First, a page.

Congenital pulmonary airway malformations (CPAM) have now become a broad area of discussion in maternal-fetal and neonatal medicine. From a pathological standpoint CPAMs are hamartomatous lesions, meaning they are disorganized growths of normal tracheal, bronchial, bronchiolar and alveolar tissue. They are thought to originate during the morphogenesis of the tracheobronchial tree. While the exact molecular mechanism remains unclear, there is a consensus of an imbalance between cell proliferation and apoptosis with indications of faulty homeobox B5 (HOXB5) regulation [3]. A study in 1998 by Cass et al. found CPAMs resected from fetuses and newborns had a two-fold increase in cell proliferation and a five-fold increase in apoptotic bodies relative to normal neonatal and fetal lung tissue. More recent studies have documented the role of glial cell-derived neuro trophic factor (GDNF), a growth factor that mediates the interaction between epithelial and mesenchymal tissue in utero and persists into infancy [4]. This growth factor was documented to be reduced in CPAMs leading to decreased vascularity [4]. In evaluating a CPAM prenatally, ultrasonography remains the gold standard. Macro- and micro cysts surrounded by hyper-echogenic lung parenchyma is a finding initially picked up as early as 4 weeks of gestation. CPAMs demonstrate rapid growth between weeks 20-26 of gestation. Mass effect of these lesions can be seen in follow up imaging as: mediastinal shifts leading to compression of the vena cava and heart ultimately leading to hydrops fetalis. Additionally, the mass effect can compress the esophagus leading to polyhy dramnios as well as other esophageal complications such as fistulas and atresia.

Broncho pulmonary sequestration

Broncho pulmonary sequestrations (BPS) are congenital anomalies that consist of nonfunctioning lung mass/tissue that lack communication with the tracheobronchial tree and carry their own systemic blood supply [5]. It is further classified into intra lobar pulmonary sequestration and extra lobar pulmonary sequestrations (EBPS). Intra lobar pulmonary sequestrations are located within the normal lung and covered by the lung’s visceral pleura which accounts for 75% of BPS. Extra lobar pulmonary sequestrations are outside the normal lung and are covered with their own visceral pleura [5]. Extra lobar pulmonary sequestrations are often found in association with the diaphragm and has the propensity to extend into the abdomen in utero. Additionally, EBPS have been documented to be present with other foregut anomalies such as esophageal fistulas and atresia [5]. Furthermore, broncho pulmonary sequestrations can be solitary or they may occur as hybrid lesions with CPAMs, the latter differentiated due to the lack of its own systemic blood supply. BPS are often diagnosed prenatally via ultrasound displaying solid, triangular echogenic masses. Color doppler will show a characteristic and distinct systemic vascular supply that typically arises from the thoracic or abdominal aorta. The diagnostic workup and complications of BPS are similar to a CPAM and have been discussed above.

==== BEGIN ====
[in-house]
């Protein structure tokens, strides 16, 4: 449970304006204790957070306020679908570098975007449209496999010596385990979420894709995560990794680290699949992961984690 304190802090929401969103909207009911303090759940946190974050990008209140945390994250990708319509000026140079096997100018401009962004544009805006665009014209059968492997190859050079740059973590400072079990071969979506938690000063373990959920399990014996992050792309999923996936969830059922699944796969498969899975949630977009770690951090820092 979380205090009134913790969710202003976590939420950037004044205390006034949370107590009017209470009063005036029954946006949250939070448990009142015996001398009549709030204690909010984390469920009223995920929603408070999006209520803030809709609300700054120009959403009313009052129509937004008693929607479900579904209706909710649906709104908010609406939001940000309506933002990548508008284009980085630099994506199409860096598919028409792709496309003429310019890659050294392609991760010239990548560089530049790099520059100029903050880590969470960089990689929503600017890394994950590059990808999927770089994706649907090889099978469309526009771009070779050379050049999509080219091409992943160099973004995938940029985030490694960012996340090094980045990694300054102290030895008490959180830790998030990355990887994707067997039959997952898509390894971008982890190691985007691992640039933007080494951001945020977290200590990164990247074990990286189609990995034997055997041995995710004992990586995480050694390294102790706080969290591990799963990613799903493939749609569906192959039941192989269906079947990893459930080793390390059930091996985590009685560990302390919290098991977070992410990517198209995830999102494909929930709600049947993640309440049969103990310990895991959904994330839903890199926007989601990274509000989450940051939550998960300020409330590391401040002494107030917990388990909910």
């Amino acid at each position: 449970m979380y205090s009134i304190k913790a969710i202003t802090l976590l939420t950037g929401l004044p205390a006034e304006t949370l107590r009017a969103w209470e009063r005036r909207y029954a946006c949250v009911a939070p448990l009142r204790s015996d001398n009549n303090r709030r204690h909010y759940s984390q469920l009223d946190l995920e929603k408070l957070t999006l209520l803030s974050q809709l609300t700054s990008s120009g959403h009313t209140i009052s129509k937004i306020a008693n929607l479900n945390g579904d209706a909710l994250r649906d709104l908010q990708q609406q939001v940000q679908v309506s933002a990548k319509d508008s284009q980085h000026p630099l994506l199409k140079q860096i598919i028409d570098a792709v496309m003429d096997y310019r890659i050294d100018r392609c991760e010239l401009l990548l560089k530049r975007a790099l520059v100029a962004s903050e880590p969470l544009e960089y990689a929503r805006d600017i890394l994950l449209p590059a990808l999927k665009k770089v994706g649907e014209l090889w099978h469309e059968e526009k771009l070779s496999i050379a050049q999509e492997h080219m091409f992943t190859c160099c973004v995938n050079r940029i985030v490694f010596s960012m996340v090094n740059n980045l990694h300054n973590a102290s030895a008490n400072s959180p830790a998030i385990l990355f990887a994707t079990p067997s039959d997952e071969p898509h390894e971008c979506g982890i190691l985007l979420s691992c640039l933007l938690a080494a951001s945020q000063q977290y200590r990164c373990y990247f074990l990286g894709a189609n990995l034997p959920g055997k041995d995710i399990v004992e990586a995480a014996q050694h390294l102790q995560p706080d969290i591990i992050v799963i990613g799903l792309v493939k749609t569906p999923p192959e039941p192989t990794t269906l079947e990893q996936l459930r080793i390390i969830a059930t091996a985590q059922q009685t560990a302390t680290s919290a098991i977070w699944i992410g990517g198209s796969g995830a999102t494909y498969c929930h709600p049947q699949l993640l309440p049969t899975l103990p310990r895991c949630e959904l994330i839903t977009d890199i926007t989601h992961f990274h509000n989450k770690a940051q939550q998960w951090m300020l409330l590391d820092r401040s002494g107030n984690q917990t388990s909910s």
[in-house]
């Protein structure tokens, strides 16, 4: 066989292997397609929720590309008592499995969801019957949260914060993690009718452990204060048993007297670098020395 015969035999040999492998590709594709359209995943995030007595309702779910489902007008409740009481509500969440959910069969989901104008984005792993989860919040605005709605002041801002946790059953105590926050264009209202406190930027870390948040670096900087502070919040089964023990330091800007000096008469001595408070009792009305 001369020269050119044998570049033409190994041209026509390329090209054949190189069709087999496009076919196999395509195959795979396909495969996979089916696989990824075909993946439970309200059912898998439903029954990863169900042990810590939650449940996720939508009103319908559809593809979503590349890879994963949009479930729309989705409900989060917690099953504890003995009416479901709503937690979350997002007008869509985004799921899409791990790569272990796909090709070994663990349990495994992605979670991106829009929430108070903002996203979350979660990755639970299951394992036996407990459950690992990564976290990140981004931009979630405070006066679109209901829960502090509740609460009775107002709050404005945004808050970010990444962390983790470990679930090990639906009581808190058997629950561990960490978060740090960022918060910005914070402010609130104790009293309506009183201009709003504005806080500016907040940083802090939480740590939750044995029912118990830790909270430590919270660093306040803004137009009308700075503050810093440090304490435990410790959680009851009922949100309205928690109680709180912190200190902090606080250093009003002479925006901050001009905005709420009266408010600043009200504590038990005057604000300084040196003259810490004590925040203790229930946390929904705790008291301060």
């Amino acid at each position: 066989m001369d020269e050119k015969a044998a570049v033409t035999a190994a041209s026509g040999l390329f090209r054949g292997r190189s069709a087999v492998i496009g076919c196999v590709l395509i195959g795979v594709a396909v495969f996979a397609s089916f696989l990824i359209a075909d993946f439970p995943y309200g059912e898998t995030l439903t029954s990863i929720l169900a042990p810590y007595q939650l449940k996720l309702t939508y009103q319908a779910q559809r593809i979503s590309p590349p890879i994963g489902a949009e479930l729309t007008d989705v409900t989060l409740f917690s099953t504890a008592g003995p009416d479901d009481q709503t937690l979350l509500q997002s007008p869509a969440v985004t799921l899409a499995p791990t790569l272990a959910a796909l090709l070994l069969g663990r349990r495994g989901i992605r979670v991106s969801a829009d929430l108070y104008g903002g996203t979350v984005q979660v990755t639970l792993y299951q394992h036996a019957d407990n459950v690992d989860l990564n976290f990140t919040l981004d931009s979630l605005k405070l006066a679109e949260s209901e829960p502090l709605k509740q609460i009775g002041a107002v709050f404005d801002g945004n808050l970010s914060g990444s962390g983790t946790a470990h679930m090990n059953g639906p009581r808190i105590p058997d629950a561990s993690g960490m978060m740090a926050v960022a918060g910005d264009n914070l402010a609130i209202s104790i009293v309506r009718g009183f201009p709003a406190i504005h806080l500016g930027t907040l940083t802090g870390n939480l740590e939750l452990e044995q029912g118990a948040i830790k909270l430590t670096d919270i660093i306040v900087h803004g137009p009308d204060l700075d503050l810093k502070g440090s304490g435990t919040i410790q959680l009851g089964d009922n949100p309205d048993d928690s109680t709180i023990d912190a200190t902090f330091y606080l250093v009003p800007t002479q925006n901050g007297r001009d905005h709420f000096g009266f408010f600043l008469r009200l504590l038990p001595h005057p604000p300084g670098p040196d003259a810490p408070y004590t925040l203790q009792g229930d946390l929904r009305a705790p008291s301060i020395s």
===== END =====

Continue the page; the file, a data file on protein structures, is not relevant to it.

Other differentials

Several other differentials must be included when attempting to diagnose pulmonary lesions in a fetus. Pleural cysts are radio-opaque developmental anomalies composed of a collection of serous fluid encased by a thin fibrous membrane. These benign cysts often involve the parietal pleura and are commonly found on the diaphragmatic surface [6]. Although not many cases of congenital pleural cysts have been described in the literature, they should nonetheless be included within the differentials. Congenital neuro blastoma is the second most common type of tumor found during the neonatal period, accounting for nearly 20% of all congenital tumors. They are poorly differentiated embryonal nerve cell tumors which are commonly found within the adrenal glands. In some instances, however, these tumors can be found within the posterior mediastinum if they arise from the sympathetic chain. When suspected, ultrasonography is a valuable tool to determine the size and location of these hyper echogenic nodules. Complementary fetal MRI can subsequently be used for staging and evaluating metastasis if neuro blastoma is highly suspected [7]. Lastly, anatomical defects such as diaphragmatic hernias must also be excluded. Diaphragmatic hernias are congenital defects in the diaphragm which allow the herniation of visceral organs into the thoracic cavity. The defect results in pulmonary hypoplasia and pulmonary hypertension- conditions which contribute to increased morbidity and mortality of these patients [8]. Antenatal ultrasonography can be used to detect these anomalies which usually presents as a mediastinal mass with varying echogenicity in addition to mediastinal shifting. In most cases, diaphragmatic hernias occur on the left side, in which case the herniated fluid-filled stomach often appears cystic in nature during ultra sonography [9].